Aida Muleneh UNESCO

Aida Muluneh’s 2016 photograph “The Departure” featured on the cover of the UNESCO Re|Shaping Cultural Policies Report

Ethiopian photographer Aida Muluneh’s The Departure serves as an arresting cover for UNESCO’s 2018 report Re|Shaping Cultural Policies. Muleneh created the image as part of her 2016 series ‘The World in 9’—about which she wrote (here)

In this world, we are idealists seeking perfection but living in a reality which does not afford us that balance. Life is unpredictable and imperfect – we must conquer these challenges with strength and endurance because the world within us and the world knocking on our door, bears the unknown future.—Aida Muluneh

The gateway to Muluneh’s site opens with the tagline “Photographer / Artist / Cultural entrepreneur” (here).  While the idea of the “cultural entrepreneur” is increasingly familiar to those who work as and with artists, the idea deserves far more awareness, especially among those who consume cultural production—which is to say “everyone” in today’s digital world. Indeed, this gets to the heart of UNESCO’s new report.

First, a brief history lesson. In 2005 UNESCO (United Nations Educational, Scientific, and Cultural Organization) created the Convention on the Protection and Promotion of the Diversity of Cultural Expressions. Think of it as in international treaty on the importance of diversity in human culture. The document starts with the establishment of 21 guiding principles, the first four of which are:

  • Affirming that cultural diversity is a defining characteristic of humanity,
  • Conscious that cultural diversity forms a common heritage of humanity and should be cherished and preserved for the benefit of all,
  • Being aware that cultural diversity creates a rich and varied world, which increases the range of choices and nurtures human capacities and values, and therefore is a mainspring for sustainable development for communities, peoples and nations,
  • Recalling that cultural diversity, flourishing within a framework of democracy, tolerance, social justice and mutual respect between peoples and cultures, is indispensable for peace and security at the local, national and international levels…

The text of the convention (which you can read in full via this PDF) continues to establish an international protocol for the recognition and protection of cultural producers.

The four goals of the convention are:

  • Support sustainable systems of governance for culture
  • Achieve a balanced flow of cultural goods and services and increase the mobility of artists and cultural professionals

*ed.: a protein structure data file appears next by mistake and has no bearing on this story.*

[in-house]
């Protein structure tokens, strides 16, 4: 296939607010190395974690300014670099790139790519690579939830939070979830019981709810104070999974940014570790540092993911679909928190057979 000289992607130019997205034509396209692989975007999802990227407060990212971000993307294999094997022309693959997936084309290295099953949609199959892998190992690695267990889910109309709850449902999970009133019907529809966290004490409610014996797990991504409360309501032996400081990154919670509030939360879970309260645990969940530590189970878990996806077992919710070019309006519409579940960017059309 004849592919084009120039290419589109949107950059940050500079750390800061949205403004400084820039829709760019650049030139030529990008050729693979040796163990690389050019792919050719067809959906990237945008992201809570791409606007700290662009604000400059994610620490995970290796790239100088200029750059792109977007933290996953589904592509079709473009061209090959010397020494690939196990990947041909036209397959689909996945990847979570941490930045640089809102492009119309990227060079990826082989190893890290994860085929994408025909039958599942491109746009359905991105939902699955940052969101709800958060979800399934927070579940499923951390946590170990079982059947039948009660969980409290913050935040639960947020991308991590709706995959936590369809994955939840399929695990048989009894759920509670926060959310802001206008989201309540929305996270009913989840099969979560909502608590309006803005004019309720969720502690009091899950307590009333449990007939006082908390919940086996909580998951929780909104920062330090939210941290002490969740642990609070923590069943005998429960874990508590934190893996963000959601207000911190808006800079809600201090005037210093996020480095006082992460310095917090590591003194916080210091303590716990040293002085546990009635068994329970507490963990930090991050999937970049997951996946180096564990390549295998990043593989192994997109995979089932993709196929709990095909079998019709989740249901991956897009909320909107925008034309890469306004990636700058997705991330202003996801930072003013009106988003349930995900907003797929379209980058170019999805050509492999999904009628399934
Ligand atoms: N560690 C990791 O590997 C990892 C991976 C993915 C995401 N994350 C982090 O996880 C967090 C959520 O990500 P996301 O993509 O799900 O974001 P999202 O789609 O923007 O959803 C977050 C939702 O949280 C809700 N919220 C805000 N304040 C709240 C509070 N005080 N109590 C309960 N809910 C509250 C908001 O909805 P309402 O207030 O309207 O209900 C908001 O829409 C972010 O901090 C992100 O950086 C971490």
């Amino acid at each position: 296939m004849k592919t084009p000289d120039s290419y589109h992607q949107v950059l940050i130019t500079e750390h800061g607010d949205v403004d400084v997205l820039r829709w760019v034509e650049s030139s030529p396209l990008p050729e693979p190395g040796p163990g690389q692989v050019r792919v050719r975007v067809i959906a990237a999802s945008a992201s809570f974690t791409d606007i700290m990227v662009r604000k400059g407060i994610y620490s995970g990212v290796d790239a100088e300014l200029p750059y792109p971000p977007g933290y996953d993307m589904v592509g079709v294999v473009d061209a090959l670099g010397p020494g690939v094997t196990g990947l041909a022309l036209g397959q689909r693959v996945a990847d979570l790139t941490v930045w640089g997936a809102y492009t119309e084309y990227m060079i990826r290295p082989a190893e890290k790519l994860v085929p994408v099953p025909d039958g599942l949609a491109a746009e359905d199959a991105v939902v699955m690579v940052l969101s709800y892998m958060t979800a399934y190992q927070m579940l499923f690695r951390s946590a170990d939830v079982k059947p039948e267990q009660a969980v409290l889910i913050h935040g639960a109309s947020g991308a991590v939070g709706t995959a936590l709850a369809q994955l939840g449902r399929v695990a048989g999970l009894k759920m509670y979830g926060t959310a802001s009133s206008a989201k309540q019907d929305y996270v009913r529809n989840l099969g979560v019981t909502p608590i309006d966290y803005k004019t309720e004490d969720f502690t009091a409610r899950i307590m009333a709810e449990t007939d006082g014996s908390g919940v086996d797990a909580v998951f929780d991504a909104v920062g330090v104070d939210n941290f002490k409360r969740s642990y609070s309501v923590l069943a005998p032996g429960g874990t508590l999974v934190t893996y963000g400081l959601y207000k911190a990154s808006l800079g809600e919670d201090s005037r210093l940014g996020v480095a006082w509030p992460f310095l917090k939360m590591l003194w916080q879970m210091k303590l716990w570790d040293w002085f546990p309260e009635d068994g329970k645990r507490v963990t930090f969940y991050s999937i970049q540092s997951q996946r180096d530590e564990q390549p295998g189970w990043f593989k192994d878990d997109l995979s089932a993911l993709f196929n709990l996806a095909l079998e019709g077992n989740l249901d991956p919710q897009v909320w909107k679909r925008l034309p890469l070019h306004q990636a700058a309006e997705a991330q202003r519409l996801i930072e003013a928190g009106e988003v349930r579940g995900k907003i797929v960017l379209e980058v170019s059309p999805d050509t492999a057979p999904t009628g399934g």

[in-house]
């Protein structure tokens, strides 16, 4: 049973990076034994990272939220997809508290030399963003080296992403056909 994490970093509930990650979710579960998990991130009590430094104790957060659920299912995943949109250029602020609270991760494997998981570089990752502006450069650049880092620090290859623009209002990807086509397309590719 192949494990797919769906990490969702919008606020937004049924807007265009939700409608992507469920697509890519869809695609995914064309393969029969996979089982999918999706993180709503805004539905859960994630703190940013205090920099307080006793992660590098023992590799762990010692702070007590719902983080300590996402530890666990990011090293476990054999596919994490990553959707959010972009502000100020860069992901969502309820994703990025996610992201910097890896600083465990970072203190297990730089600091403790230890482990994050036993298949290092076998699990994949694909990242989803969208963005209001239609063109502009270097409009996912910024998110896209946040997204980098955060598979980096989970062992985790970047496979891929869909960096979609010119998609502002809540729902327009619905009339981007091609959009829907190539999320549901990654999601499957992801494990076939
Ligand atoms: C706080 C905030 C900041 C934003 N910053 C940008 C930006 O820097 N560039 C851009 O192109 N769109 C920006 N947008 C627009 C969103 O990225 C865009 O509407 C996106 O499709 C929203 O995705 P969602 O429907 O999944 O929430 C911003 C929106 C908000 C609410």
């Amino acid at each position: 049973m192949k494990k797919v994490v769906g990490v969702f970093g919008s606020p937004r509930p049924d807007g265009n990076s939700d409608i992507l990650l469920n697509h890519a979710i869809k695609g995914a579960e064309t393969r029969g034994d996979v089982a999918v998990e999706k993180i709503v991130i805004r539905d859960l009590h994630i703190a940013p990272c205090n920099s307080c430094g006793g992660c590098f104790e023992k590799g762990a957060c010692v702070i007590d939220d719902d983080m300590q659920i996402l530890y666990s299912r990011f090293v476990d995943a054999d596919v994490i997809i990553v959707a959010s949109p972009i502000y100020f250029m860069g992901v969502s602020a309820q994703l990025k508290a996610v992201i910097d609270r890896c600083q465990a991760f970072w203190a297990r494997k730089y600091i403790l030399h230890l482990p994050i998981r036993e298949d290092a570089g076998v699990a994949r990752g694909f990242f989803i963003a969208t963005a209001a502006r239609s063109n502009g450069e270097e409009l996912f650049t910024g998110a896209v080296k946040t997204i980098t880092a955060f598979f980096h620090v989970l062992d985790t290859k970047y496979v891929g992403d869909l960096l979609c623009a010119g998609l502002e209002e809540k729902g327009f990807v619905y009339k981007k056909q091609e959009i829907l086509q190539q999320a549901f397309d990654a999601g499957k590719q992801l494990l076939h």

• Integrate culture in sustainable development frameworks
  • Promote human rights and fundamental freedoms

Between 2005 and 2017, over 140 sovereign jurisdictions signed on to the convention, including a few that signed with conditions (source). While one can understand that the culturally myopic former and current Republican administrations would not join the international community of signatories, it should be noted that the United States did not ratify the convention during the Obama administration either. To be clear, I remain disappointed that my homeland remains one of the few non-signatories to this international effort. (For an alphabetical list of signatories, click here.)

Jumping to the present, UNESCO’s 2018 global report is a detailed consideration of progress made and challenges faced in the achievement of the objectives cited in the 2005 convention. Given the breadth and depth of important issues related to cultural diversity, the full report is more than 250 pages long. Fortunately it is punctuated with beautiful illustrations and helpful infographics. You can download a summary PDF of the report or a full PDF of the report. [The reports are also available in French here.]

As a taste, I present the key findings for each of the ten chapters below. Among the findings that I find most interesting are:

  • The cultural value chain is rapidly being transformed from a pipeline-like configuration to a network model – and few countries have a strategy in place to deal with these changes. (Chapter 3)
  • While the global North provides the main market destinations for artists and cultural practitioners from the global South, access to these destinations is becoming increasingly difficult in the current global security climate. (Chapter 5)
  • Across the board, the environmental impact of cultural production and artistic practice is not yet sufficiently taken into account. (Chapter 8)
  • The number of cities providing safe havens for artists at risk has continued to grow, reaching over 80 across the world. (Chapter 10)

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